DOCTOR FAUSTUS by Christopher Marlowe
Directed by Melissa Chalsma
Independent Shakespeare Company
3191 Casitas Ave. #168
Los Angeles, California 90039
Thursdays through Saturdays at 7:30PM
Sundays at 2PM
Through November 23, 2014
Tickets and Information
818 710 6306  www.iscla.org

Saturday, October 25, 2014

WORLD PREMIERE: A or B? at The Falcon

Garry Marshall’s Falcon Theatre is unique.  The choices for productions vary and are always professionally presented in every aspect.  The World Premiere of Ken Levine’s A or B? is no exception.  In his program notes, Levine credits Marshall with virtually everything that his writing has come to, citing early episodes of The Dick Van Dyke Show penned by Marshall and his writing partner, Jerry Belson as inspirational.  Certainly, situation comedy is at the forefront here, but with a bit of in depth soul searching that features well timed one liners (including a sly reference to Pretty Woman). It’s a comedy. A comedy with heart.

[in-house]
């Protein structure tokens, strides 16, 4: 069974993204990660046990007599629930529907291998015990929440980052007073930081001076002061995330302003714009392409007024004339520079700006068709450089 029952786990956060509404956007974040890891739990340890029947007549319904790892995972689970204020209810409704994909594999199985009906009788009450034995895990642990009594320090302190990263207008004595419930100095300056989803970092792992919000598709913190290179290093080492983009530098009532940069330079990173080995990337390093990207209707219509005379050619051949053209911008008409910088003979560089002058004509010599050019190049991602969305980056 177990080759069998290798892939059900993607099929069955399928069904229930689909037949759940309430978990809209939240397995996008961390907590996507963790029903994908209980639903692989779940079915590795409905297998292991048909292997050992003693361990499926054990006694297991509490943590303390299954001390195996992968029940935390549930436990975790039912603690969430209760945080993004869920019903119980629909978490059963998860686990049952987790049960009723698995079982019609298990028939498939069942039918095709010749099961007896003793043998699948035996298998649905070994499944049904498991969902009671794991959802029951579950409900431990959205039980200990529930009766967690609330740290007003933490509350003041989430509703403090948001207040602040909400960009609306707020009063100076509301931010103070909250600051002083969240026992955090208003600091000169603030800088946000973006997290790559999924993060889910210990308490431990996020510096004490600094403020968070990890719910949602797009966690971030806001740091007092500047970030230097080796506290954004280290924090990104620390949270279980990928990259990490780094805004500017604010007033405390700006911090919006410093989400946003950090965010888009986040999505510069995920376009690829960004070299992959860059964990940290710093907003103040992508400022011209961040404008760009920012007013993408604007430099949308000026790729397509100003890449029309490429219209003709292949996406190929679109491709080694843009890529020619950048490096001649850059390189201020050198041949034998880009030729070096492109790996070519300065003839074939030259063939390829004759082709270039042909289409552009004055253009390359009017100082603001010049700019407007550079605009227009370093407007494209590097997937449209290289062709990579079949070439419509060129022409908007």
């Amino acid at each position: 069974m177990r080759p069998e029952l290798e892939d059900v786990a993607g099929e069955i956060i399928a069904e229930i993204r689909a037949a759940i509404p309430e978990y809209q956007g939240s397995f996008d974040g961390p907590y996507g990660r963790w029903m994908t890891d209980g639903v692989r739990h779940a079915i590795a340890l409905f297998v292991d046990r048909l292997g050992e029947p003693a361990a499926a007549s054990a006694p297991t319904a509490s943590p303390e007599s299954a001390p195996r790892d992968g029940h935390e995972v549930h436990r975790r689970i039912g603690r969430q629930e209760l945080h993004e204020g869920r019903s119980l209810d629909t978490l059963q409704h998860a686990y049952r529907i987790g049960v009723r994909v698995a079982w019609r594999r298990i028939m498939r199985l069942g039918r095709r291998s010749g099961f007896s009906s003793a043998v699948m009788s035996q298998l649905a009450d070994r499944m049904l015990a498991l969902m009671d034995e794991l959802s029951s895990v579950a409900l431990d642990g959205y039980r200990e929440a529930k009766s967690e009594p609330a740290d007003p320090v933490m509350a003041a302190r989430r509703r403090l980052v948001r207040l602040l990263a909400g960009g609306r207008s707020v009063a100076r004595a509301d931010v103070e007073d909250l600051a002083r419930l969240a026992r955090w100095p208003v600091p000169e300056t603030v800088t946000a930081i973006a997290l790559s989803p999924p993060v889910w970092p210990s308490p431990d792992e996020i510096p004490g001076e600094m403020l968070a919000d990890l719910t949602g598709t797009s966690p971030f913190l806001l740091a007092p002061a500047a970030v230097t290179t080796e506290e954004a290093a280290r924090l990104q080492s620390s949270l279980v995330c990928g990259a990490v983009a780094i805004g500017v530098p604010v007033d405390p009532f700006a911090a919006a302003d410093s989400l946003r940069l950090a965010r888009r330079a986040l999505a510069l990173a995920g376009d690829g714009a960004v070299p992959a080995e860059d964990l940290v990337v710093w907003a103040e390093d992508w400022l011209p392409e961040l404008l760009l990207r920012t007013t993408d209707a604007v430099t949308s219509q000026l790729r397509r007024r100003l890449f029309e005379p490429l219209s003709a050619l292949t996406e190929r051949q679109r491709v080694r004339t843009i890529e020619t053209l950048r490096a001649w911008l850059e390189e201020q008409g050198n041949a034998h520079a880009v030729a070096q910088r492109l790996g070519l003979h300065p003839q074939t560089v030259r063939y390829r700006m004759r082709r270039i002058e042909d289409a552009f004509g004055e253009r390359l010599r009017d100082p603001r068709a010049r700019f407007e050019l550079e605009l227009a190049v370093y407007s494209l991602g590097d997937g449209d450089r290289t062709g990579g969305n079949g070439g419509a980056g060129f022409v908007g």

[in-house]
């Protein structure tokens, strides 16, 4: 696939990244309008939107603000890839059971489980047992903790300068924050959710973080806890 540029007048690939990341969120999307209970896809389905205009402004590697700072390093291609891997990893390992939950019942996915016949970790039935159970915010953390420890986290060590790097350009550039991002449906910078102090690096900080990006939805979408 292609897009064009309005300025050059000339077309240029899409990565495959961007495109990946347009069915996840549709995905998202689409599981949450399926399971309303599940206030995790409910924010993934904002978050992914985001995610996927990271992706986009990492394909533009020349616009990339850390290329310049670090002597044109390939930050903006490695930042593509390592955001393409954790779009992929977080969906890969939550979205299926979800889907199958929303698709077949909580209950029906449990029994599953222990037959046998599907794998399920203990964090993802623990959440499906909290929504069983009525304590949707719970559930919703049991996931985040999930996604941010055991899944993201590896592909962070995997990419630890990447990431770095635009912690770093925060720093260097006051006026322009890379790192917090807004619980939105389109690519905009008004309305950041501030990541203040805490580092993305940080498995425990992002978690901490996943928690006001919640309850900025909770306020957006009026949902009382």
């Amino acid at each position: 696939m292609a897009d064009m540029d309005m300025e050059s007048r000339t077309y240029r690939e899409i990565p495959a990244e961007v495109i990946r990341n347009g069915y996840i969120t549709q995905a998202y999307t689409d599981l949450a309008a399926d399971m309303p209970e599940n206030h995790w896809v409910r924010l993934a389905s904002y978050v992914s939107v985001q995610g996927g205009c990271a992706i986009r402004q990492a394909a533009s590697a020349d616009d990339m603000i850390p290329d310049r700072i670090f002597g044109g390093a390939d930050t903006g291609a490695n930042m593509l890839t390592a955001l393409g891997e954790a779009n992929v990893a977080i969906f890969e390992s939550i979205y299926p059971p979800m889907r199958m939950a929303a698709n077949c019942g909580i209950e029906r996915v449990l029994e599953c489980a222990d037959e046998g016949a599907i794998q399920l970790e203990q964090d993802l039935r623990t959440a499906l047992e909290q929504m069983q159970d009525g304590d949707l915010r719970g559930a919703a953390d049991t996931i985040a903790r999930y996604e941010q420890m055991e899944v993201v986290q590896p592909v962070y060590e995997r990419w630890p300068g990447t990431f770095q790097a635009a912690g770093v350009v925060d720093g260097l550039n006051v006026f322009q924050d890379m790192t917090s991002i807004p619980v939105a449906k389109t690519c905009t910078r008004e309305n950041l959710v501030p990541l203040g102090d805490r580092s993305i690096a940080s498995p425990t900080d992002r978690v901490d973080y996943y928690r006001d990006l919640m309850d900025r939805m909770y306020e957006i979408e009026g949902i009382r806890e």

A or B?'s multifunctional set with New York skyline by Bruce Goodrich (who also did the appropriate costumes), with snazzy lighting by Jeremy Pivnik set the scene. Uncomplicated precision moves by director Andrew Barnicle keep the show moving a pace.  Sexy Jules Willcox as Abby Morgan and Jason Dechert as ripped Ben Steele: both superbly cast millenials, bring this somewhat bizarre piece to life.  
Jason Dechert and Jules Willcox in
A or B? at the Falcon Theatre.
Photo by Jill Mamey.